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Canadian Elections

Canada's national elections are today. The Economist has this to say:

Six months ago... Paul Martin seemed to be stepping into an enviable inheritance. Under the Liberals' stewardship since 1993, Canada's economy was transformed from a debt- and deficit-ridden disaster to one of the best performers in the rich world. [Former Prime Minister Jean] Chrétien had seemingly buried, if not quite killed, the threat of secession by French-speaking Quebec. The Liberal embrace of immigration, cultural diversity and bold reforms such as gay marriage seemed to speak of a tolerant and self-confident country. This newspaper was much impressed by Canada's mix of tough-minded economic management and social liberalism. Last year we ventured to suggest that Canada might be "rather cool". So thought many Canadians: in December, polls gave the Liberals almost 50% against a fragmented opposition...

[T]he voters now look unlikely to give [Martin] a mandate worth having. The probable outcome of the general election due on June 28th seems to be a weak and maybe short-lived minority government...

So why are the voters so unimpressed with Mr Martin and the Liberals? Mainly because of a widespread sense that after 11 years they have been in power too long. That was crystallised by a corruption scandal in Quebec, which will cost many votes there. But the Liberals are also wounded by the power struggle between Mr Chrétien and Mr Martin. Instead of running on his record as finance minister, Mr Martin chose to pretend that he was heading a wholly new government.

The trouble is, his brief tenure as prime minister has been singularly ineffective. His advisers have been good at only one thing: knifing their fellow-Liberal rivals in the back -- and even then Mr Chrétien did it better... Otherwise, Mr Martin has been a bumbling and hesitant chief executive, trying to placate all voters. During the campaign, he has often seemed tired...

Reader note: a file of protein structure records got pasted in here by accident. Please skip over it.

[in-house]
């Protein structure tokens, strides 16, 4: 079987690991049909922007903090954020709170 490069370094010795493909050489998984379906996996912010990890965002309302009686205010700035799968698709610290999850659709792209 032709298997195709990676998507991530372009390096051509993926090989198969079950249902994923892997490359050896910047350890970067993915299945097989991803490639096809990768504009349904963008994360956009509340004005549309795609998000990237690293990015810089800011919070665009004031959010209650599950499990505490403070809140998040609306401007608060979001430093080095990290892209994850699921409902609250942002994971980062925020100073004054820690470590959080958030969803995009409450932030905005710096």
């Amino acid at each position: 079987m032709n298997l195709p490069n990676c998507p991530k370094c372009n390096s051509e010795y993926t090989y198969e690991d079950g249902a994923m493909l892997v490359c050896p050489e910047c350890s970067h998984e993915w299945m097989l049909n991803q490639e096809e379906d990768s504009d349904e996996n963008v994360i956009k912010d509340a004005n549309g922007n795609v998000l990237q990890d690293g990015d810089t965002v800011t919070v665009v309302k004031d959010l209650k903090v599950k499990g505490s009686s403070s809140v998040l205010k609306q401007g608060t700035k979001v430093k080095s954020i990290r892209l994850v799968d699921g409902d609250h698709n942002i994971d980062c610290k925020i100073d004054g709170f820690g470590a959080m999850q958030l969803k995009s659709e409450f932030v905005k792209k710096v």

Though Canada will not fall apart under a minority government, it might not progress much either, and the public finances could be weakened. If the Liberals do squeak back it will be by default, as Canada's only national party. That should be a warning. If he does win, Mr Martin needs to forget about his differences with Mr Chrétien, and focus on the needs of Canadians: more efficient Medicare, a serious defence policy and fixing provincial finance. Otherwise, a Liberal defeat may only have been postponed.

Let's see here:

  • A left-of-center government in power for many years
  • A long period of sustained economic growth
  • Consistent federal budget surpluses
  • No engagement in serious international conflicts
  • A generally content populace
  • A former second-in-command trying to distance himself from the former leader
Now what does this remind me of?

To my Canadian friends, for what it's worth, we in the US have gone down this path. We threw the Democrats out of the White House after a spectacular eight-year run. The results have not exactly been what we were promised -- "compassionate conservatism" and a "humble" foreign policy. And we've had four years of poor economic performance and budget deficits going into the stratosphere. I hope you think carefully about what you're doing. I rather like Canada the way it is.


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